German authorities have now confirmed what many feared: The 29-year-old Tunisian man arrested last week in Cologne was creating a deadly biological weapon he intended to use for a terrorist attack somewhere in the country. Where exactly is still unknown, and is one of several issues still being scrutinized by investigators.
“There were very concrete preparations for such an act using, if you will, a biological bomb,” Holger Münch, president of Germany’s Federal Criminal Police Office, the BKA, told public broadcaster RBB. “This is a first in Germany.”
Various Islamist groups, Mr. Münch noted, have published instructions on the internet on how to make biological weapons from the deadly toxin ricin. “Obviously, this person was following these (instructions),” he said.
Sief Allah H., whose last name wasn’t revealed in line with German privacy laws, had already begun to produce ricin from castor seeds, according to Mr. Münch. The seeds and components required to build an explosive device were also found in his apartment.
Potential targets still unclear
The seeds of the castor bean plant are naturally poisonous and can be used to create ricin. The substance kills the body’s cells by preventing them from creating vital protein. It is far deadlier than cyanide, with no antidote; just a few milligrams are enough to kill a person when injected, inhaled or swallowed.
As early as World World I, the United States tested ricin as a potential weapon, mixed together with ammunition or spread as a dust, but never deployed it. The substance is still subject to global biological and chemical weapons conventions.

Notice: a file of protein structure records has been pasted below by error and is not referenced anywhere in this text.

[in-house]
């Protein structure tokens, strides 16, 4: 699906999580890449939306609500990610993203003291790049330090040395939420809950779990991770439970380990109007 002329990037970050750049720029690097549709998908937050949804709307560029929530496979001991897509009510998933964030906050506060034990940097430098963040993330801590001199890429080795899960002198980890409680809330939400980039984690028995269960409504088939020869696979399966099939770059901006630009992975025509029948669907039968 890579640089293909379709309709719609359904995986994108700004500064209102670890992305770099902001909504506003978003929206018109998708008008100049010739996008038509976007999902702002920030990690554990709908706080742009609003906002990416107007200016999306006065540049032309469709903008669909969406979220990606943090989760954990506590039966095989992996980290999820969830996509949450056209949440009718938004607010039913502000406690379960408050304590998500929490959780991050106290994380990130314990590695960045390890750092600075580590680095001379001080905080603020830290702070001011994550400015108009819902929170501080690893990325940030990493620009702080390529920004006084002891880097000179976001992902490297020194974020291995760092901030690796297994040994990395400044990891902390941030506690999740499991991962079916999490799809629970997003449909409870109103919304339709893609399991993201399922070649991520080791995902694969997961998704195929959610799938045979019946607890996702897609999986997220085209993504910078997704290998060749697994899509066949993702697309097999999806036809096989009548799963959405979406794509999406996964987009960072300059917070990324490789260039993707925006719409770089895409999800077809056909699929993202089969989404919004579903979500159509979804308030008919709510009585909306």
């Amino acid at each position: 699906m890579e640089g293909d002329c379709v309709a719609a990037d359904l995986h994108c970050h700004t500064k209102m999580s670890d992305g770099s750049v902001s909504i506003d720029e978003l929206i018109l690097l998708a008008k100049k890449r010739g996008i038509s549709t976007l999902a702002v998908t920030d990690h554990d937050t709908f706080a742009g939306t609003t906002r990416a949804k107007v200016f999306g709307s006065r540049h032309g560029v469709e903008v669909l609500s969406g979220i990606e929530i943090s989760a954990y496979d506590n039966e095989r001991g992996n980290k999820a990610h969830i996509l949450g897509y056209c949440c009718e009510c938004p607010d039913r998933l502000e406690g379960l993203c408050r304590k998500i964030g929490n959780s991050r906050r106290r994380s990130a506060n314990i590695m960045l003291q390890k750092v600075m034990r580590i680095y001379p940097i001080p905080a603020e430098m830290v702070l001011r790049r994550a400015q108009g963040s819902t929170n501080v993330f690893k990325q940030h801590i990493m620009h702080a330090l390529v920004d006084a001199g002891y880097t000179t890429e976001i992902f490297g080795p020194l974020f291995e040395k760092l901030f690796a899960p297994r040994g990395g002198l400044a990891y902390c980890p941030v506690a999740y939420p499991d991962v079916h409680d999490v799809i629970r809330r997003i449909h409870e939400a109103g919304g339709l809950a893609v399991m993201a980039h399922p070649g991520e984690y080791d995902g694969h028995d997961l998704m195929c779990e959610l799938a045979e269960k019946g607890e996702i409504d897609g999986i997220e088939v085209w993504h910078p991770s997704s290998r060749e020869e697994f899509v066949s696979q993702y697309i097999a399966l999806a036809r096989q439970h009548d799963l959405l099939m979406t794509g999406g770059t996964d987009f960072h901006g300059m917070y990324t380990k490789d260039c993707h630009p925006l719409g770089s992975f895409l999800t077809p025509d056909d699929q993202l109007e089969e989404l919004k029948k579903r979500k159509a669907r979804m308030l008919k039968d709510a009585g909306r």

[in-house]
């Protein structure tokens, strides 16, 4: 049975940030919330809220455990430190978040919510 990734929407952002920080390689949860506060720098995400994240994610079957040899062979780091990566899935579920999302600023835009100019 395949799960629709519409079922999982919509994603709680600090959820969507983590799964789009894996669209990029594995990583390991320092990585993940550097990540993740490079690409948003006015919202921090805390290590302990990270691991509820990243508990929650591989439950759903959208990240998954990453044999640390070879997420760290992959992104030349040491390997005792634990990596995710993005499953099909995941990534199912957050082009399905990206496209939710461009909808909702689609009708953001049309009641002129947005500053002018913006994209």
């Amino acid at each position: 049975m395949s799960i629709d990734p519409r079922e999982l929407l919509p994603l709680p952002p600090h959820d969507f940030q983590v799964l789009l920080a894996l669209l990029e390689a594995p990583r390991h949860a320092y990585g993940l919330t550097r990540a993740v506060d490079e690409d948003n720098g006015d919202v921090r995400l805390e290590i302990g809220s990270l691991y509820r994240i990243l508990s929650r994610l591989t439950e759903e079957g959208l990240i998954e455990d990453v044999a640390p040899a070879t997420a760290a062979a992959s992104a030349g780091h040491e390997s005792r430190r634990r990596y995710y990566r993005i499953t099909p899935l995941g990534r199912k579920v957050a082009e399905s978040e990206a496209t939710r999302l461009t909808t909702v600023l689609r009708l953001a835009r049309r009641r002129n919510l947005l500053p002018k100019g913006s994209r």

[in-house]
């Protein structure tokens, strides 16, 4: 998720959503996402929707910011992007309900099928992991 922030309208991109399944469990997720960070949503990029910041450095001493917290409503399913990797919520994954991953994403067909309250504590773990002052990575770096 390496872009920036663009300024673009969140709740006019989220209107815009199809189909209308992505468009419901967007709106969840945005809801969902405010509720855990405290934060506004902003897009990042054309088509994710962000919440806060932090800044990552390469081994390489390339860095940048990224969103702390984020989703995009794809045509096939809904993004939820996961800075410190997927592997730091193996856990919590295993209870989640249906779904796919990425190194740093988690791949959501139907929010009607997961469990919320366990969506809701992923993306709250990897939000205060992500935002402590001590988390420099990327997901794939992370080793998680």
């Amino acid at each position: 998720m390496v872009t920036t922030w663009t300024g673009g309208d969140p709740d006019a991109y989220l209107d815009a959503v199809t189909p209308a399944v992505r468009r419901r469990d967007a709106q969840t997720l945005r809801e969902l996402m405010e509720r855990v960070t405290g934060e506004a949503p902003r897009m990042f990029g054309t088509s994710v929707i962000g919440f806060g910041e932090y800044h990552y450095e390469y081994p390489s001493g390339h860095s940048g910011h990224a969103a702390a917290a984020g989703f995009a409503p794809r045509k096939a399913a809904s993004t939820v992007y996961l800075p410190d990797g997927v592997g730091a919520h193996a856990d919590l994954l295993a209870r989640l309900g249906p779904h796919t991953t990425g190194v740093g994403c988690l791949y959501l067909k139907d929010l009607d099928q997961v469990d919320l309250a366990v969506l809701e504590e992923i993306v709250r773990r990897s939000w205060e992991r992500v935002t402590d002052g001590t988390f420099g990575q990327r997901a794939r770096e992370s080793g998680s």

The BKA, the German equivalent to the US Federal Bureau of Investigation, or FBI, confirmed it had received information from a foreign security partner about a man ordering a potentially dangerous substance on the internet – 3,000 castor seeds. The Bild newspaper, citing an inside source, claims American security officials tipped off German investigators. Following the thwarted plot, Mr. Münch said he is considering whether to increase the domestic and international monitoring of biological weapons.
The BKA’s investigation of Sief Allah H. continues. “We don’t know what concrete targets he had in mind,” the BKA president said, adding it was unclear whether he had accomplices.
A father of four with a wife who converted to Islam, Sief Allah H. came to Germany in 2016. Media has reported that he has sympathies with the Islamic State, the terrorist group that has fought in the war in Syria and carried out attacks in Europe.
While Mr. Münch said officials don’t completely rule out “a big planned attack, as in Paris and Brussels,” most now believe such a strike is “less likely because Islamic State is weakened.”
Currently, Germany has 770 people classified as a threat. Many of them are believed to have entered the country during the refugee influx in 2015 and 2016.
John Blau is a senior editor with Handelsblatt Global. To contact the author: firstname.lastname@example.org